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July 19, 2022

Shopping for Preloved Without Sacrificing Style

Recycled shopping/thrifting/Charity/flea markets. Buying something that someone else has already used is the simplest and most fun way to decrease your fashion carbon imprint. I have been doing it for very long time. Hunting for unique vintage pieces, for quality and designer clothing at bargain prices!

“The True Cost” is a movie about fashion… If you have not seen it I highly recommend it. Watching this movie made me rethink about how every individual can have an effect on this industry, which is now a major environmental problem. This movie was a huge influence and inspiration for my blog. In one of the opening shots glamorous models look like they are about to go down a runway, and it cuts to a shot of faceless hands working at a sewing machine. Fashion marketing is curated, sexy, aspirational. What goes on behind what we buy and wear is rarely considered. I’ve had my own fashion label. I tried to produce quality pieces that lasted, but we were pushed into a lower price point, faster fashion and when it became challenging, I walked away. The new product was no longer something that I was passionate about doing.

Time and energy is often a barrier to an eco conscious life. Curating a more sustainable wardrobe is a creative, fabulous and fun pastime! Below are some very simple tips on how to buy second-hand clothing without sacrificing style! My recommendation for beginners is to go to an area where you know there are a few Opp shops/options so if you don’t find anything in the first shop you probably wont go home disappointed or empty handed. If you live in Sydney some areas might be Rockdale, Marrickville or Rozelle/ Rozelle markets.

It will help to prepare a little before you go shopping. Worst case though you can return unwanted item back and you’ve donated money to a good cause! But the aim is to walk out with a couple of pieces that you love and will wear regularly.

Preparation- Work out what you need. They often try to categorize used clothing in styles and colours but the amount and variety of random items can still be overwhelming. You could start with say 2 items eg. jeans and a top; jacket and a dress. Have an idea of what you’re looking for before you arrive you can stick to specific racks and areas.  Also if you check your wardrobe you might find a few items you don’t want and can take to donate! If your wardrobe is in need of a organise as much as mine… You might also find some things you’ve purchased and forgotten about! Win Win!!

Consider the purpose? What is the gap in your wardrobe casual/dressy/work etc… This will help to decide which fabrics/styles are better suited. Make sure its practical. Do you want something stretchy you can move in, or dressier and tailored. Light for summer: Warm or layered for winter.

What styles suit you? What are your favourite items of clothing? Think about the cuts/the shapes. The clothes you grab for without having to think hard about how to wear them. What colours do you wear? What will work with your current wardrobe? Pieces that always make you feel good!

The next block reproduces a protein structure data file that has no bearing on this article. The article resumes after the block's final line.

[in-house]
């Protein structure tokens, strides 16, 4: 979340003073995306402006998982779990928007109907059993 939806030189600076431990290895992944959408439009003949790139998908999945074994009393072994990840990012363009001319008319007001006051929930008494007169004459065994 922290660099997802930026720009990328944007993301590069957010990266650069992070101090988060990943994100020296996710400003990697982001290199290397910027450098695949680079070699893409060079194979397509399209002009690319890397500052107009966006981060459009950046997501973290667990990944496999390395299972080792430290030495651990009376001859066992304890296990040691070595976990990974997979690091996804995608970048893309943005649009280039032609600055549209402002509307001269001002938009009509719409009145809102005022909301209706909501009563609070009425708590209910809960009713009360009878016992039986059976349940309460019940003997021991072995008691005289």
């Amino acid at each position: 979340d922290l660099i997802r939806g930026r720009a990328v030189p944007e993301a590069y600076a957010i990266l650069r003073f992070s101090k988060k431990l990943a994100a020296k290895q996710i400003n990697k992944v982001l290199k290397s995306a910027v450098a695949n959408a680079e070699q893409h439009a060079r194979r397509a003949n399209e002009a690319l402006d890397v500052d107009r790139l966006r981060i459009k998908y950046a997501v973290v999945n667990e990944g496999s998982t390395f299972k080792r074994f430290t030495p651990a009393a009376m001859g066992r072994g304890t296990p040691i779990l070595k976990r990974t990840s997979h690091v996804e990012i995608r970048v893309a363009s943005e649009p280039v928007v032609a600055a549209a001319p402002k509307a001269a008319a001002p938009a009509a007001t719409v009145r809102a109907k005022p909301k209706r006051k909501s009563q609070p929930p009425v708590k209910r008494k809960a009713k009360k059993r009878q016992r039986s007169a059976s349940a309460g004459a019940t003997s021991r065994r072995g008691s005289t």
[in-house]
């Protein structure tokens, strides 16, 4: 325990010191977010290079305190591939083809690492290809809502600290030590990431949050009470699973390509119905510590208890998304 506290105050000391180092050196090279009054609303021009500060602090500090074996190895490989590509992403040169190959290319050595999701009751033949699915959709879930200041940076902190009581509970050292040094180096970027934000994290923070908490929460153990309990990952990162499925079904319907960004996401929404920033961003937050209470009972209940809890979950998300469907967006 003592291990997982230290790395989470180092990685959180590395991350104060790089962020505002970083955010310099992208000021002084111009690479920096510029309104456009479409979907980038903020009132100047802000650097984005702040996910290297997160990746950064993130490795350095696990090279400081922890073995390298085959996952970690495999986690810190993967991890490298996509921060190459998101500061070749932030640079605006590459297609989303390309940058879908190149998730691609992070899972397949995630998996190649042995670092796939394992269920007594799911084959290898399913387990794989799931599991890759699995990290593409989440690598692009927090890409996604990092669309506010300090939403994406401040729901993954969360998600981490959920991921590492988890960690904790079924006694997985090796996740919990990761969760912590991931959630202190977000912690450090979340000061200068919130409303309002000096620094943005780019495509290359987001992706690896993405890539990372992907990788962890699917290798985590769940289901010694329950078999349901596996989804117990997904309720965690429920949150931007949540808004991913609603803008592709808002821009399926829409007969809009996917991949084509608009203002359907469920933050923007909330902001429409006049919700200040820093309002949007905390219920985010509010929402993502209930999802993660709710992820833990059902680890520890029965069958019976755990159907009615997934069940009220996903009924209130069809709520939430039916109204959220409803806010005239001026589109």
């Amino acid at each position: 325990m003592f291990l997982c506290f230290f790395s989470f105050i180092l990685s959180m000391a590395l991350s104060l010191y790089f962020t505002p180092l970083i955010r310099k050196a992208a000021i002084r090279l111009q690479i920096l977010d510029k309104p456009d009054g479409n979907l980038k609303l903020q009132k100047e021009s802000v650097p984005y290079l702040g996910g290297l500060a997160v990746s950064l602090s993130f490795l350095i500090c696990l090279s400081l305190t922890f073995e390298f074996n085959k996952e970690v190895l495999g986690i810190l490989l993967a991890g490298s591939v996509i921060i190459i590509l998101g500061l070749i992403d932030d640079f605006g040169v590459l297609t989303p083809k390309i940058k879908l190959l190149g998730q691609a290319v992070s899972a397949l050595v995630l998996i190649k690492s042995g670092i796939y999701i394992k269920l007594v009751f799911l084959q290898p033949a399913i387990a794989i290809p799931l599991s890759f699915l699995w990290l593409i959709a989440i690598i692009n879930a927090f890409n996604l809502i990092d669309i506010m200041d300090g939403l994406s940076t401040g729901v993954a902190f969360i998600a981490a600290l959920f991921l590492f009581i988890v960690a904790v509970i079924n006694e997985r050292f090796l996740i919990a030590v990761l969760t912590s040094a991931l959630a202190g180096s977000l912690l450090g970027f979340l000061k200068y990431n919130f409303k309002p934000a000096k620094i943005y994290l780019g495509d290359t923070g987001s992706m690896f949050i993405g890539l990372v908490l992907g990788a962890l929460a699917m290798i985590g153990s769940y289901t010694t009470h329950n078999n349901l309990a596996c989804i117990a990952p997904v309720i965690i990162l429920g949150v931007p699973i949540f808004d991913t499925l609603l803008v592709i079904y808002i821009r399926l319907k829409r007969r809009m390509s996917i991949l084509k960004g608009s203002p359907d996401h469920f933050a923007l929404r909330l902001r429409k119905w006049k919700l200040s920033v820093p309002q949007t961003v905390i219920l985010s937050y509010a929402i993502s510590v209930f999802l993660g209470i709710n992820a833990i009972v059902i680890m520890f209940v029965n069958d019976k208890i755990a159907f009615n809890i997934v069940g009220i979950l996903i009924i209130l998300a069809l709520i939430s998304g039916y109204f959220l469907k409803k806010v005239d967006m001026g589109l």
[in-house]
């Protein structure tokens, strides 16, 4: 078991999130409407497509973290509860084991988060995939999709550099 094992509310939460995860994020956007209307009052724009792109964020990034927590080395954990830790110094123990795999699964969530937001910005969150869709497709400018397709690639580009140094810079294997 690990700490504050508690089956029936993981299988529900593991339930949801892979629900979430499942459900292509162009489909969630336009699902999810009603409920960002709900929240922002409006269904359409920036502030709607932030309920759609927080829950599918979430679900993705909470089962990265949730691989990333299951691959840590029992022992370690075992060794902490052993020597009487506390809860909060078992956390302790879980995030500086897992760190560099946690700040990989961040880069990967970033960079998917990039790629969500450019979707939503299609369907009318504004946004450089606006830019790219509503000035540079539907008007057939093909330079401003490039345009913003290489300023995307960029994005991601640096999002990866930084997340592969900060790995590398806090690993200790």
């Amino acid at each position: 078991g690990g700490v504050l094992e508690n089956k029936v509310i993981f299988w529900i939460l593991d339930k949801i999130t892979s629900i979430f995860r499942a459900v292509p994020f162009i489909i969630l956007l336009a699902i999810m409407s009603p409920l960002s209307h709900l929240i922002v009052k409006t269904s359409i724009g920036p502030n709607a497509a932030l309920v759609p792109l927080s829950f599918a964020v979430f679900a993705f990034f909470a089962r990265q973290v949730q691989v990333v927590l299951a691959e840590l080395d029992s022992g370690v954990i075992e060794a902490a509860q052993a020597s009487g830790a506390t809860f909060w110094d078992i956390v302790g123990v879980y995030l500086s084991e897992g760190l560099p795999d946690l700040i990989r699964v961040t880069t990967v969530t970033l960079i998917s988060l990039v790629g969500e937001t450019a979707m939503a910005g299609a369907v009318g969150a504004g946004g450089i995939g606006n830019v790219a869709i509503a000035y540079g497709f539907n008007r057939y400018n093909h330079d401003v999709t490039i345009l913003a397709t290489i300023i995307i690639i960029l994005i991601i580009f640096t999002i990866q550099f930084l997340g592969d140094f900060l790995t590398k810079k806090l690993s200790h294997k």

In The Shop- The quickest and easiest way to find your pieces is to flick through the racks. Look for the colours and fabrics that jump out and then the style. Check the labels, is it your size? Is it a good brand? Fabric content? Where is it made?

What are you looking for- Ideally quality natural materials, good labels. I’m always drawn to better quality/vintage/designer fashion, I know they will probably wash better and last longer. I avoid buying synthetic materials because they are non-biodegradable and the microfibres from washing them are released into our oceans, also I don’t like the feel. I steer clear of “fast fashion” brands. Its a big plus if I find something made in Australia, Italy, France. UK, Switzerland, US, Japan, Korea, usually better quality and better working conditions in these countries… If your not sure about a brand, you can google labels whilst your in the store! Stick to your areas, but keep an open mind and look for a mix of things, familiar styles you know work on you and different or unique pieces you might not usually wear! Get a bit creative with cuts and patterns/colours and take advantage of the random variety. I generally look for stuff in my own size but also wear things oversized and often get pieces re-tailored from beautiful linens/cottons when I find them.

Try everything on!- Now is the time to switch on your mental filter so you don’t buy a heap of clothing that won’t work when you get it home. Purchase only the stuff that you really love! Fabrics/colours you like and pieces that flatter your body shape! It’s a great opportunity to try a slightly new look. Make sure you feel comfortable in it and if your not sure try it on again. Is it too worn or the cut not quite right? Put it back. Think about where you can wear it and what it could work with in your existing wardrobe. If you fall in love with something that will need altering and your not a maker you can always find a good tailor. Walking out with 1-2 pieces from a shopping trip is a win!

There are a number of places to buy second hand- Opp shops, vintage shops, Used Designer shops, markets, Facebook pages (Used clothing and goods by Area, Used Designer by Brand Names, Facebook Marketplace), Instagram, and garage sales.

Donating clothes tip- Don’t use the opp shops/ charity shops as a rubbish bin! Your wasting resources if its unwearable, throw it away! Recycle your better quality pieces that someone else can enjoy!

Hope you start to enjoy buying second hand as much as I do! Thanks for visiting!

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Chrissy Hammond  |  Contribution: 2,035